Invest in your Writing – Part Two: Let’s get Critical

Put it in Writing

Critical Eyes are a Critical Investment

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Welcome to part two of this three part series of posts on investing time, money and effort in your writing.

Last time we looked at getting on course i.e. getting started on taking your writing seriously. This time we look at the next step.

So you’ve written a novel, or a memoir, or a collection of short stories. Maybe you’ve written a set of essays, or an instruction manual, or perhaps you now have enough poems to make a book. Now what?

Routes to Publication

Most likely you’d like to share your work with some readers beyond your circle of family, friends and the cat and so you need to get published. So how does that work? Well you can approach literary agents and if you’re lucky get taken on by one. You could even approach publishers directly and with even …

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Monday Interview with Jan Ruth

The ‘Johnnyometer` – I sound like a condom tester

Siobhan Daiko

Today I’m so happy to welcome Jan Ruth to Douglas Bland Artists’s studio in Italy. Jan and I got to know each other online a couple of months ago when we found out we shared the same editor, John Hudspith. We have a passion for the Welsh countryside in common, too, as well as a love of horses (and a certain mad obsessiveness about our writing).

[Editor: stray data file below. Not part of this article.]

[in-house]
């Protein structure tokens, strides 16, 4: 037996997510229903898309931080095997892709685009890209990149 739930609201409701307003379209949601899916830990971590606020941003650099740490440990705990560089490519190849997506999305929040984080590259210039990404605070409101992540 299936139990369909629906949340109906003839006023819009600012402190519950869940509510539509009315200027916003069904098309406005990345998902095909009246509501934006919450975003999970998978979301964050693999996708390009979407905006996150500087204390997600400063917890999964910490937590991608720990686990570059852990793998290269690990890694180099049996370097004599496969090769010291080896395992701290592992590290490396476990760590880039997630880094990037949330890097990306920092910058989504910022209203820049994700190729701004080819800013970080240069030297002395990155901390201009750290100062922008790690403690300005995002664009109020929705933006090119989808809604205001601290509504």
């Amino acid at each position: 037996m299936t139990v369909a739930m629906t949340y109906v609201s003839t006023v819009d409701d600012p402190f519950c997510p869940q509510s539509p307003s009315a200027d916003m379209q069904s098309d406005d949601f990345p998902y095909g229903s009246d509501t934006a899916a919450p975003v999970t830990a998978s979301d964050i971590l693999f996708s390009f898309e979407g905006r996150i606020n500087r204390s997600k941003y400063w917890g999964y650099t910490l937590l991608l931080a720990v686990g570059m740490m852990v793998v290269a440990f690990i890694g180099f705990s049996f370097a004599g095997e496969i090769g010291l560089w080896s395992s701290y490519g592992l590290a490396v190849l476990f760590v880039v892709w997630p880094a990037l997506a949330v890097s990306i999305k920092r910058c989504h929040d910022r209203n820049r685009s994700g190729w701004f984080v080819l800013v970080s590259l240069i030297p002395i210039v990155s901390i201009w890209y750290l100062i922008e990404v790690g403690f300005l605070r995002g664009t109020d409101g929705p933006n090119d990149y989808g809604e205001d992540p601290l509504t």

Jan RuthI couldn’t wait to read Jan’s work and, when I did, I wasn’t disappointed. Here’s the review I wrote for her novel Midnight Sky.

“When I read the blurb for “Midnight Sky” and saw that the hero is a horse-whisperer, I just had to read it. The first word that springs to mind now I’ve finished it is, “Wow!” I absolutely loved it. Fell in love with James Morgan-Jones and really wanted him and Laura to get together. Won’t give any spoilers…

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Editing seminar snapshots: negative criticism and author control

Editing – how to cope with criticism…

Nail Your Novel

image_00006smlThis week I’m running a series of the best discussion points from my talk at the Writers & Artists selfpublishing event. So far I’ve covered how producing a good book requires an editorial team and how authors need to allow enough time to use their feedback properly. Today, it’s how to cope with criticism.

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Editing – an ordeal or not?

Henry Hyde (who took the pic of me!) asked the very good question of how writers respond when they receive a report. He’s the editor of a magazine, and said that contributors are often aghast when their work is red-penned. So what the blazes does a writer make of a 40-page document of major changes (as I described in my previous post)?

Well, I try to be gentle. I also encourage the author to see the report as criticism of the work, not them – although…

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